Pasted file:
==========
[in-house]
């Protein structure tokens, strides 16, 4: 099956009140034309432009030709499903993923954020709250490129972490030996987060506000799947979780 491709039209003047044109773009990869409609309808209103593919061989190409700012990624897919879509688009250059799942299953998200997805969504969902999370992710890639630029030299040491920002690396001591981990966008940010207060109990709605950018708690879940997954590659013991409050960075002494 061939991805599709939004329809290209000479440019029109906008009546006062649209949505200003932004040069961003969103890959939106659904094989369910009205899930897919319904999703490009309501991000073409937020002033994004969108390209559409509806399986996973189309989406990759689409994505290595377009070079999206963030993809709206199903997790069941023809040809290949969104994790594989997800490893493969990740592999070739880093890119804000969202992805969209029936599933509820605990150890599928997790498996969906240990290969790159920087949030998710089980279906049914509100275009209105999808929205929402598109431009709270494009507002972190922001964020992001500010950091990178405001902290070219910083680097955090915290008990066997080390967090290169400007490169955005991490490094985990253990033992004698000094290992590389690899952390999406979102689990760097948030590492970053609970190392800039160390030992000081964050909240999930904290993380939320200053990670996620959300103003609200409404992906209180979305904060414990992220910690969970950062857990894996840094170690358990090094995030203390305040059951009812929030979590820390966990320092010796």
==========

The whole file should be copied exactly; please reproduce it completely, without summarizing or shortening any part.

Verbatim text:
[in-house]
């Protein structure tokens, strides 16, 4: 099956009140034309432009030709499903993923954020709250490129972490030996987060506000799947979780 491709039209003047044109773009990869409609309808209103593919061989190409700012990624897919879509688009250059799942299953998200997805969504969902999370992710890639630029030299040491920002690396001591981990966008940010207060109990709605950018708690879940997954590659013991409050960075002494 061939991805599709939004329809290209000479440019029109906008009546006062649209949505200003932004040069961003969103890959939106659904094989369910009205899930897919319904999703490009309501991000073409937020002033994004969108390209559409509806399986996973189309989406990759689409994505290595377009070079999206963030993809709206199903997790069941023809040809290949969104994790594989997800490893493969990740592999070739880093890119804000969202992805969209029936599933509820605990150890599928997790498996969906240990290969790159920087949030998710089980279906049914509100275009209105999808929205929402598109431009709270494009507002972190922001964020992001500010950091990178405001902290070219910083680097955090915290008990066997080390967090290169400007490169955005991490490094985990253990033992004698000094290992590389690899952390999406979102689990760097948030590492970053609970190392800039160390030992000081964050909240999930904290993380939320200053990670996620959300103003609200409404992906209180979305904060414990992220910690969970950062857990894996840094170690358990090094995030203390305040059951009812929030979590820390966990320092010796």